The consecration of the firstborn in Exodus 13, naturally connects itself with the consecration of the firstfruits, which is its type. Again these typify further "Christ the firstfruits of them that slept"; also the Spirit, the firstfruits in the believer and earnest of the coming full redemption, namely, of the body (Romans 8:23); also Israel, the firstfruit of the church (Romans 11:16; Revelation 14:4), and elect believers (James 1:18). "The barley was smitten, for the barley was in the ear ... but the wheat was not smitten, for it was not grown up" (Exodus 9:31-32). The seasons in Judaea and Egypt. were much the same. Therefore in Deuteronomy 16:9 the direction is "seven weeks shalt thou number unto thee from such time as thou beginnest to put the sickle to the grain," namely, at the Passover when the wave sheaf was offered, the ceremony from which the feast of weeks was measured. By "grain" the barley harvest is meant: had Moses written "wheat" it would have been impossible to reconcile him with himself; but as "corn" means here barley, all is clear, seven weeks still remaining until wheat harvest, when at Pentecost or the feast of weeks the firstfruit loaves were offered (Blunt, Undesigned Coincidences, 1).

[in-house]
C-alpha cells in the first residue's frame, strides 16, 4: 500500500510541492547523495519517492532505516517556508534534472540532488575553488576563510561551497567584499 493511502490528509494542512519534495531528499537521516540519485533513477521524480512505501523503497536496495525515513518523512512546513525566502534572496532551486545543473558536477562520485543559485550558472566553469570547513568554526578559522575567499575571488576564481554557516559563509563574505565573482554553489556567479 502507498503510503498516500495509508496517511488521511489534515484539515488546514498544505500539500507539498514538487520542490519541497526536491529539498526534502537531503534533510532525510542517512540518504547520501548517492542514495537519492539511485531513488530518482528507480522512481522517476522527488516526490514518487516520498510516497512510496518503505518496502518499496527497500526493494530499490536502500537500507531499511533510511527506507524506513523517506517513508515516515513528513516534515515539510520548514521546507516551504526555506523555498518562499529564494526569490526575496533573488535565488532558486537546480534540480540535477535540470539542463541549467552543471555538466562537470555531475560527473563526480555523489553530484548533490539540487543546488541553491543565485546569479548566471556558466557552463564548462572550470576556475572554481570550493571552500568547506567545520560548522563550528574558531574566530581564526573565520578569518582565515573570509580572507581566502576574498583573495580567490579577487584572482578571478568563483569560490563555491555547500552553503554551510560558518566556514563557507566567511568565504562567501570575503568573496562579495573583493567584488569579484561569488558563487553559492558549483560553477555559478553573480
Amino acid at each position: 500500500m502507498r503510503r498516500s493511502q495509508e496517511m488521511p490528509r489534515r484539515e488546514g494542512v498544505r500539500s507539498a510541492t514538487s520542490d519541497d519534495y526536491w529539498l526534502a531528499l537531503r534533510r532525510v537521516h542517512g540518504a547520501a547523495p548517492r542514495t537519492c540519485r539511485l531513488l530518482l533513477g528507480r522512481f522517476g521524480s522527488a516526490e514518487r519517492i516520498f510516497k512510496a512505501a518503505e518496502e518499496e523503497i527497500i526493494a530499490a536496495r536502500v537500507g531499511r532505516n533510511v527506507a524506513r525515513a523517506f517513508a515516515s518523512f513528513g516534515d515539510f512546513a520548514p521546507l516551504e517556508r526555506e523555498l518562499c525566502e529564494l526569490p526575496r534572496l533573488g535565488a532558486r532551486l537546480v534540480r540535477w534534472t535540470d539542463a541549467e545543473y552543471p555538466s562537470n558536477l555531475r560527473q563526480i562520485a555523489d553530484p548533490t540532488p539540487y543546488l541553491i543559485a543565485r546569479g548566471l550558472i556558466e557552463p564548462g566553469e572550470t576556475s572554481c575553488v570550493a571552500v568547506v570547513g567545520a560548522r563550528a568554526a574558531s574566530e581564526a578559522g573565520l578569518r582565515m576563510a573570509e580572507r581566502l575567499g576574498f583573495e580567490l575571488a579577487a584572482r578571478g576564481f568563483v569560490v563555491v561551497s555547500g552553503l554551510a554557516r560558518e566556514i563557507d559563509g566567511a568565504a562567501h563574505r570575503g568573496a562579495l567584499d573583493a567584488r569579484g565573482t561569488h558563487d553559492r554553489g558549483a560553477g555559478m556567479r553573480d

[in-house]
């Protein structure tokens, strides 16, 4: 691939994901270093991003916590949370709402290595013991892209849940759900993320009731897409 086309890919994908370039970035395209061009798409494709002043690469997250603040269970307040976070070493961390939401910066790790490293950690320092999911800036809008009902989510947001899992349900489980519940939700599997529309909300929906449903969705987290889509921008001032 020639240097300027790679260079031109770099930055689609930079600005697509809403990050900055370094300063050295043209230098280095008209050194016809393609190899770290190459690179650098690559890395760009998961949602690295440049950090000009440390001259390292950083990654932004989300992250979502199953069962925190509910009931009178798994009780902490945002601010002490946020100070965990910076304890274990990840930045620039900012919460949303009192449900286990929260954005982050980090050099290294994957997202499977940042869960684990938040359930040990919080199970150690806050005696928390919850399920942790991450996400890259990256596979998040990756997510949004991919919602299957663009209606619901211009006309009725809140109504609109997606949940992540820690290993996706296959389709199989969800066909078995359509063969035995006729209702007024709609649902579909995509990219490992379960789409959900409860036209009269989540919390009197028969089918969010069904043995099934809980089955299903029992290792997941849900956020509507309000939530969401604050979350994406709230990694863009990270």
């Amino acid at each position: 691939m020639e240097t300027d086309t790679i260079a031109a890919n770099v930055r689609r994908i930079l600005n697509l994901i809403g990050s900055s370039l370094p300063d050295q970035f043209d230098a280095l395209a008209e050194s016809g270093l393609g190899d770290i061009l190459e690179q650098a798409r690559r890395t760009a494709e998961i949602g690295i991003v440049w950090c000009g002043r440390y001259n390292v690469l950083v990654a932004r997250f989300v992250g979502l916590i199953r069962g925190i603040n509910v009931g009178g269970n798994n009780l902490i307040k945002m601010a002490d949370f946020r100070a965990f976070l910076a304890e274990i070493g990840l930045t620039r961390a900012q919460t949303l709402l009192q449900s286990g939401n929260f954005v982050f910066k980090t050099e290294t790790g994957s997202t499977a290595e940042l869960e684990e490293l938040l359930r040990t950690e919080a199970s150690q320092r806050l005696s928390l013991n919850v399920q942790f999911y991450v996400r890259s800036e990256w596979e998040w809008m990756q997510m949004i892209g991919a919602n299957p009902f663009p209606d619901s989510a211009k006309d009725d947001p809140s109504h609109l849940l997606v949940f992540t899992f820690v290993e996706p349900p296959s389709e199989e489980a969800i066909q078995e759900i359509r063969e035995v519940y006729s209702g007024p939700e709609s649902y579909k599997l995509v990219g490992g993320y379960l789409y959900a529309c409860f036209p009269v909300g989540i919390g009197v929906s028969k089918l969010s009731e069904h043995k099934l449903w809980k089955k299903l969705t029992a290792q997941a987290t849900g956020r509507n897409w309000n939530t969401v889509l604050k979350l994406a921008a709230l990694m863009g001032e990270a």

Moreover, the Passover lambs were to be slain at the sanctuary, and their blood sprinkled on the altar, instead of on the lintel and doorposts (Deuteronomy 16:1-6). The Mishna (Pesachim, 9:5) marks the distinctions between "the Egyptian Passover" and "the perpetual passover." The lamb was at the first Passover selected on the tenth day of the month (not so subsequently: Luke 22:7-9; Mark 14:12-16); the blood was sprinkled on the lintels and side-posts; the hyssop was used; the meal was eaten in haste; and only for a day was unleavened bread abstained from. The subsequent command to burn the fat on the altar, and that the pure alone should eat (Numbers 9:5-10; Numbers 18:11), and that the males alone should appear (Exodus 23:17; Deuteronomy 16:16), was unknown at the first celebration; nor was the Hallel sung as afterward (Isaiah 30:29); nor were there days of holy convocation; nor were the lambs slain at a consecrated place (Deuteronomy 16:2-7). Devout women, as Hannah and Mary, even in late times attended (1 Samuel 1:7; Luke 2:41-42).